County Court Security of Payment determination – payment schedule time barred however application for summary judgment dismissed
“We acted for a defendant in the recent County Court case of Fulconstruction Pty Ltd -v- ABP Consultants Pty Ltd  VCC 1732 (the Act). In this case the plaintiff initiated action under section 16(4) of the Building and Construction Industry Security of Payment Act 2002 because the defendant did not serve a payment schedule in time. However, the Court’s reasons for judgment show that irrespective of the payment schedule being out of time, it was found that the arrangement and calculation of the payment claim did not fall within the Act, nor could it be claimed before the completion of the project and failed to identify the services to which it related.”
The Security of Payment regimes enacted in each State and Territory in Australia is legislation which is dealt with in an expeditious fashion with strict statutory timeframes.
In almost all cases, not serving a Payment Schedule in response to a Payment Claim served under the Building and Construction Industry Security of Payment Act 2002 (Vic) (“the SOPA”) or State/Territory equivalents is fatal for the respondent.
A failure to get a Payment Schedule in on time leaves the respondent without a right of reply and any further say in the matter if the Claimant progresses the Payment Claim to adjudication with an adjudicator or via summons and originating motion in the County Court seeking summary judgment pursuant to section 16(4) of the SOPA.
Lovegrove & Cotton and the writer acted for the respondent in the recent Victorian County Court case Fulconstruction Pty Ltd -v- ABP Consultants Pty Ltd  VCC 1732 (“the decision”) before His Honour Judge Anderson.
Fulconstruction Pty Ltd (“Fulcon”) had submitted a Payment Claim under the SOPA for the sum of $272,639.75 from ABP Consultants Pty Ltd (“ABP”) with a Payment Schedule prepared by served outside the strict 10 business day timeframe. “The form guide” would generally leave the respondent without any recourse as the purpose behind the Security of Payment regime is “pay first, argue later” and to facilitate cash flow to sub-contractors and the like. It is classic guillotine legislation, if the Payment Schedule doesn’t get served within 10 business days, the ability to challenge the claim is aborted.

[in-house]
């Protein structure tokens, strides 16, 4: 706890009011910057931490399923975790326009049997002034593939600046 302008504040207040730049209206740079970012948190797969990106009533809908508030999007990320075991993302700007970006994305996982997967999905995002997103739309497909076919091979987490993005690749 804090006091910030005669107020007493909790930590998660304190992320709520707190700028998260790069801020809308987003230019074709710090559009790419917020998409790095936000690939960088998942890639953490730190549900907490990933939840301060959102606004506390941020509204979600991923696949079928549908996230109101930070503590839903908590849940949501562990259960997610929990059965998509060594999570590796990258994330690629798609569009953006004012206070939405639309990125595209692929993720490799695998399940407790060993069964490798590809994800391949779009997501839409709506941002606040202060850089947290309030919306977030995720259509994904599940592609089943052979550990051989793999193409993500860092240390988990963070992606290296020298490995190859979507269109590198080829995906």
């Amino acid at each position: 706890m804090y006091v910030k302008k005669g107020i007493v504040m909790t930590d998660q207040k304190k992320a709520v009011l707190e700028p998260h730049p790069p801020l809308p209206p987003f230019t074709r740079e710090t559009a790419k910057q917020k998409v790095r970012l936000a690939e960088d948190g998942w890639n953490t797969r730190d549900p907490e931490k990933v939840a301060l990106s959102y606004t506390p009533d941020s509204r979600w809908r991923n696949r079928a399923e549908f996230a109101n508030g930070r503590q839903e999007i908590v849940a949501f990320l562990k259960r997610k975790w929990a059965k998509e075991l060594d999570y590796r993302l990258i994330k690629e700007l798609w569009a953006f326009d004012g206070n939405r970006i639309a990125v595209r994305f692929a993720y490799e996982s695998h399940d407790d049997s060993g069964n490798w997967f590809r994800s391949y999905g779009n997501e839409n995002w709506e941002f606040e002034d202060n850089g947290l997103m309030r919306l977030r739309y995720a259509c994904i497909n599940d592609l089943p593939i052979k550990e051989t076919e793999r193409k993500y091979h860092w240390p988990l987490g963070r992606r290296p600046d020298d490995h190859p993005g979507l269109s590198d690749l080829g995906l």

ABP did not pay the claim and Fulcon then initiated action by way of summons and originating motion pursuant to section 16(4) of the SOPA.
To provide a brief background on the matter, ABP had entered into two domestic building contracts with developers/owners. In tandem with these building contracts was a verbal joint venture agreement entered into between ABP and Fulcon whereby Fulcon would “carry out the project management responsibilities on the project”. In the judgment at paragraph 15 His Honour Judge Anderson found that both parties agreed that upon the completion of the project, ABP and Fulcon would “either share ‘any savings we make to the construction costs’ (Fulcon) or the profit from the project (ABP).
The County Court of Victoria almost always hears such matters issued under section 16(4) of the SOPA on a summary basis. However, in this case and at paragraphs 10 of the decision the Court considered three options for which option was to be followed for this hearing, but stopped short of making an “authoritative decision” as “these are issues for another day”. Whilst the Court did not determine whether it was final hearing/trial or heard summarily, it is clear that the Court heard and considered the contested facts of the parties hearing oral evidence from both side.
Not a “construction contract”
The Court found that the arrangement that was entered into between the parties was not one that can be defined as a “construction contract” under the SOPA.
One of the arguments that was put by the ABP before the Court was the method of calculation of the services being deficient under section 7(2) of the SOPA.
The Court found that the “arrangement for the bonus payment, in the terms of [Fulcon’s] evidence, has the degree of certainty, as to the method of calculation or the timing of any payment, that would take Mr Fulfaro’s project management services outside the exclusion from the definition of construction work contained in section 7(2)(c).” His Honour Judge Anderson referred to the decision in Eldelbrand Pty Ltd v H M Australia Holdings Pty Ltd  NSWCA 31 (“Eldelbrand”) of which His Honour noted to be bound by “hierarchical precedent” and also in agreement with the reasoning.
The take out
The reason why we won the case and the reason why His Honour was persuaded that our arguments were on song was that:
1. Section 16 provides the claimant with a number of consequences of not paying a claimant where no payment schedule is issued.
2. However in this case the claimant sought summary judgment but failed on account of the Act not applying:
a. the arrangement was not a “construction contract” under the Act;
b. the calculation was made other than to the value of the services provided (i.e. the construction costs);
c. the payment claim did not sufficiently identify the service; and
d. payment was not due until completion of the works.
Lovegrove & Cotton have acted in numerous complex Security of Payment matters for Claimants and Respondents. If you have a Security of Payment query that you need legal advice on you should act quickly and if in doubt engage a construction lawyer as time is of the essence. The case mentioned in this article is a rarity given the arrangement. More often than not the defendant/respondent is on the “back foot” so sound advice must be obtained as soon as you are aware of such a claim under the Act.
By James O’Donnell, Associate, Lovegrove & Cotton